Once, when some reason of government bureaucracy made me dig out my <a href="https://en.wikipedia.org/wiki/SNILS_(Russia)">SNILS</a>, Russia's equivalent of a Social Security card, I examined it in the same idle manner in which many of us examine government documents that we don't look at very often. On the card's back side, it gave a list of circumstances in which one would need to have it replaced. If you change your name, surname or patronymic. If you change your date or place of birth (although I wonder how one can retroactively change the temporal and geographical circumstances of their birth). If you find inaccuracies or errors in the card's data. If the card is damaged. If you change your sex.

<img src="https://ostensible.me/files/snils_gender.png" width="400px">

I was pleasantly surprised when I saw that part. Go them, I thought, telling people who do not identify with a sex they were assigned at birth, that if they change it, they will still be a part of the system, just like everyone else. In a country where LGBT individuals are denied freedom of expression, suffer violent attacks in public, and are frequently ostracised and disowned by their own families, I found that having transgender identity so plainly acknowledged on a common government document was progressive. So progressive it was almost out of place.

Turns out I wasn't the only one who found that line about sex change out of place. In April of this year, Sultan Khamzayev, a member of Russia's Civic Chamber, an organisation Putin created supposedly so that members of the public could weigh in on legislative and executive activity, but which lately mostly expresses their moral outrage at stuff they find distasteful, expressed his moral outrage at the fact that the SNILS mentions sex change. He said that listing it there meant that a sex change "is supposedly natural and as widespread and common as a change of surname, name, or patronymic." This, according to him, "does not correspond to the principles of morality and offends the moral principles of the majority of [Russia's] citizens, especially parents, the religious community, and every representative of a traditional faith."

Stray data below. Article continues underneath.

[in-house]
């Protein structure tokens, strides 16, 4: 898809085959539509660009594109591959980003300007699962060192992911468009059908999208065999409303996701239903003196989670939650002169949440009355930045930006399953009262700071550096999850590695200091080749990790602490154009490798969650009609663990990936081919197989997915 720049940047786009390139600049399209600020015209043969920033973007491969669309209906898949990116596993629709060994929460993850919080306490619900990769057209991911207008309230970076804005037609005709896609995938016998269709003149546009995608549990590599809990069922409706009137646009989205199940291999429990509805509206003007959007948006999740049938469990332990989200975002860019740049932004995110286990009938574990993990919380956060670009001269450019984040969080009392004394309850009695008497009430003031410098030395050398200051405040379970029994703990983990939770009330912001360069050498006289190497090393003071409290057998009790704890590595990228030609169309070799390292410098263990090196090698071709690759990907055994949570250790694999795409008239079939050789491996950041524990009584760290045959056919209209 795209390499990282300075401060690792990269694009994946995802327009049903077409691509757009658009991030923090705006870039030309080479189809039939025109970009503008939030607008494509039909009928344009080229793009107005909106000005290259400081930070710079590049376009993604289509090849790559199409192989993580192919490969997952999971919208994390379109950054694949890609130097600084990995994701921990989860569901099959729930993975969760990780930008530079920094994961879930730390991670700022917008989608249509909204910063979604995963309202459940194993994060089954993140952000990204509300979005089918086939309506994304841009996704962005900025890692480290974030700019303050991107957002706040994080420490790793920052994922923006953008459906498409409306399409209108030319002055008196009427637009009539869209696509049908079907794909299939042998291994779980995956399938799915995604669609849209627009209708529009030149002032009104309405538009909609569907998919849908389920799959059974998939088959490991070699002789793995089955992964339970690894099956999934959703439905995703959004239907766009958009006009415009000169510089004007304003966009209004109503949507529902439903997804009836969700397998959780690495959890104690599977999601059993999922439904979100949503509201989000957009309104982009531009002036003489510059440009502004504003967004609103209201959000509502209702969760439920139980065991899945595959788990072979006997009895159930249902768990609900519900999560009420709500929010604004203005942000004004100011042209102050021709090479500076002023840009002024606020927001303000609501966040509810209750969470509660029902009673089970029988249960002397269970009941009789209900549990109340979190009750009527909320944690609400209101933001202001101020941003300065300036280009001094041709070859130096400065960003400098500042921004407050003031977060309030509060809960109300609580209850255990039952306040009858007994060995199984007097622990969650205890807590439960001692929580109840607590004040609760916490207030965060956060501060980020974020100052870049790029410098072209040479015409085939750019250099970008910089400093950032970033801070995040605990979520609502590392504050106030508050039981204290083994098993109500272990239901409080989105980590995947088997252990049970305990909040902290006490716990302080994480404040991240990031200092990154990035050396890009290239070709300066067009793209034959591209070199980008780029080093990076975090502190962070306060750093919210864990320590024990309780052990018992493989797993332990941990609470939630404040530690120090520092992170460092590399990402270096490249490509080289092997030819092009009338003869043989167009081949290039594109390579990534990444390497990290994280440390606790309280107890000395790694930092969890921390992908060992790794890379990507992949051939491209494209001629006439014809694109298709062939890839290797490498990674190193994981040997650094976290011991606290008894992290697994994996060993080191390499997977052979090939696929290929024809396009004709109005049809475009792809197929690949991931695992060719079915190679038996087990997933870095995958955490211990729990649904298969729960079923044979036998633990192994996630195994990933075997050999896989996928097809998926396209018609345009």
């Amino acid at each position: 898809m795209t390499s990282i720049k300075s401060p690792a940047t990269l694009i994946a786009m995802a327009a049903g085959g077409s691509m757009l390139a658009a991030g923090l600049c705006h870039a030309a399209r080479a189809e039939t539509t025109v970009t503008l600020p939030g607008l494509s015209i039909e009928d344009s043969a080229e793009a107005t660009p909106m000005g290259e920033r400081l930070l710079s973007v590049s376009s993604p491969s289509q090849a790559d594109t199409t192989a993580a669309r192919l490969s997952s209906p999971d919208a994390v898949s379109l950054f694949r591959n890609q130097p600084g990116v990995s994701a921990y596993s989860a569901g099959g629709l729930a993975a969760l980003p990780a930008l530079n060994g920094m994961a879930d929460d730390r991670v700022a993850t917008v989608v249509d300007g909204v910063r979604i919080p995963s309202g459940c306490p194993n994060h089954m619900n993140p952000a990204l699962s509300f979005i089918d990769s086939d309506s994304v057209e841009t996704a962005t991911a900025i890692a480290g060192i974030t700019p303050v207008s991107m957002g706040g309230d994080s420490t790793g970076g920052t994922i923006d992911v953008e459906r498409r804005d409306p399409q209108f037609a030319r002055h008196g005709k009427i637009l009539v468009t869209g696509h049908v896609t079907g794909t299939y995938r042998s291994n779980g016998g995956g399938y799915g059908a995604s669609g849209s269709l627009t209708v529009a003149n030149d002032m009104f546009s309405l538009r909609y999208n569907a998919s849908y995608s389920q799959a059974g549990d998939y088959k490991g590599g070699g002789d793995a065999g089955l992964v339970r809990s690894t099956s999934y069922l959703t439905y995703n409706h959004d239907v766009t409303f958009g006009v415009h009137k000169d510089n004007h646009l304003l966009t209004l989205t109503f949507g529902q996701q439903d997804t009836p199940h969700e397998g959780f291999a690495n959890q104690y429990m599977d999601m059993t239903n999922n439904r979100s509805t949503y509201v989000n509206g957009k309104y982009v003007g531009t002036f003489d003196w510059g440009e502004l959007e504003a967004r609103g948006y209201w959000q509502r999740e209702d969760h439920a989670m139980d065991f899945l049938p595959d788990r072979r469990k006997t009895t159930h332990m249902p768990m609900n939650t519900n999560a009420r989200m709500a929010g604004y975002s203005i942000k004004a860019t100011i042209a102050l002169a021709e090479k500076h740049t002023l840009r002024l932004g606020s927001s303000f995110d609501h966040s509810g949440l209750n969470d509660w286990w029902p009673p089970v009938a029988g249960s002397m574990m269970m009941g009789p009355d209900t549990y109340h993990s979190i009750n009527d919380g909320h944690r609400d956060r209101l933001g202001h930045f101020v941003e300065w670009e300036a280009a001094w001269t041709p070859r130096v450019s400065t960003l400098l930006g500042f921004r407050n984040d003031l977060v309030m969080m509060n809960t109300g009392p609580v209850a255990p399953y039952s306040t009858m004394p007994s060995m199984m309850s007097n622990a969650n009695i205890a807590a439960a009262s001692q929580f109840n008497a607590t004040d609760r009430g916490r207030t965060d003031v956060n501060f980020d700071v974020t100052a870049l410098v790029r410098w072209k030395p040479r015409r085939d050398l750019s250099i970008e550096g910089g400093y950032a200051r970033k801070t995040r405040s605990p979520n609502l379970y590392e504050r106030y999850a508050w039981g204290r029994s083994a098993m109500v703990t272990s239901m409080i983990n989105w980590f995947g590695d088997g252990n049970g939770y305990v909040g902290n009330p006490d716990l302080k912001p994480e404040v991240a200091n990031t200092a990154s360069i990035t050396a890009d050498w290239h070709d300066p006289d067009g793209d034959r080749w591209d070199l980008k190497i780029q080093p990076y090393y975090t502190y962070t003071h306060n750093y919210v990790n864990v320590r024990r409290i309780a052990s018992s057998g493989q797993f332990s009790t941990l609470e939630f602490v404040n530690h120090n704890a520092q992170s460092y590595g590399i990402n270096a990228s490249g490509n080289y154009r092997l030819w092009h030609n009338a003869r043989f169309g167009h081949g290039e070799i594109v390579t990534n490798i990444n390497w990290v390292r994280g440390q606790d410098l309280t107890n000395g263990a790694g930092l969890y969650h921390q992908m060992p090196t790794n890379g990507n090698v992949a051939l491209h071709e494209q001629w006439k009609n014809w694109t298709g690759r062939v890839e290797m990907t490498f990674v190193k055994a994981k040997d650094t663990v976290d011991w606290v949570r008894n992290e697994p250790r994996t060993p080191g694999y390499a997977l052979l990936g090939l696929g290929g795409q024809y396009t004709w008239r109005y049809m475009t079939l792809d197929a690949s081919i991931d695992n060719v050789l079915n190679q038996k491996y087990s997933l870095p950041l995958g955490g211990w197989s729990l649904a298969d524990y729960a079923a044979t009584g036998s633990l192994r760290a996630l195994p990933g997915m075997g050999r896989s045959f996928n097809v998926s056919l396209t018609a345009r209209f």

Russia's Pension Fund, which issues the cards, heard him loud and clear ― after all, he speaks for the majority of Russians and knows what every religious person finds offensive. Today, the Fund's head, Anton Drozdov, announced that the part about sex change will be removed. New cards, which will start to be issued in October, will not have it.

Millions of Russian citizens can thank Mr Khamzayev and sleep safe, knowing that in those infrequent times they will find themselves reading the back of their SNILS cards, they won't have to be reminded about the problems of transgender identity.



rehabilitation


Meduza, which I quote here frequently, has published a horrifying article about private drug rehabilitation centres across Russia. Relatives of people who struggle with substance abuse are frequently led to believe that the 'strict' conditions at such centres will help the victims overcome addiction. The patients (who are adults) are frequently taken to such centres without their consent and often can't leave. This is what those what actually goes on there, based on several interviews with former patients:

"The "psychologist" that Denis was taken to turned out to be the head of the motivational home. Denis told him that they had no right to kidnap him from his own apartment, and received a forceful punch in the chest. Then the newcomer was taken to the yard, where he was put in the same hole [where he earlier saw another resident] and was hosed with cold water. He tried to climb out, but the workers of the home wouldn't let him; when everything was over, Denis had to be carried out of the hole - he couldn't climb out himself due to spasms.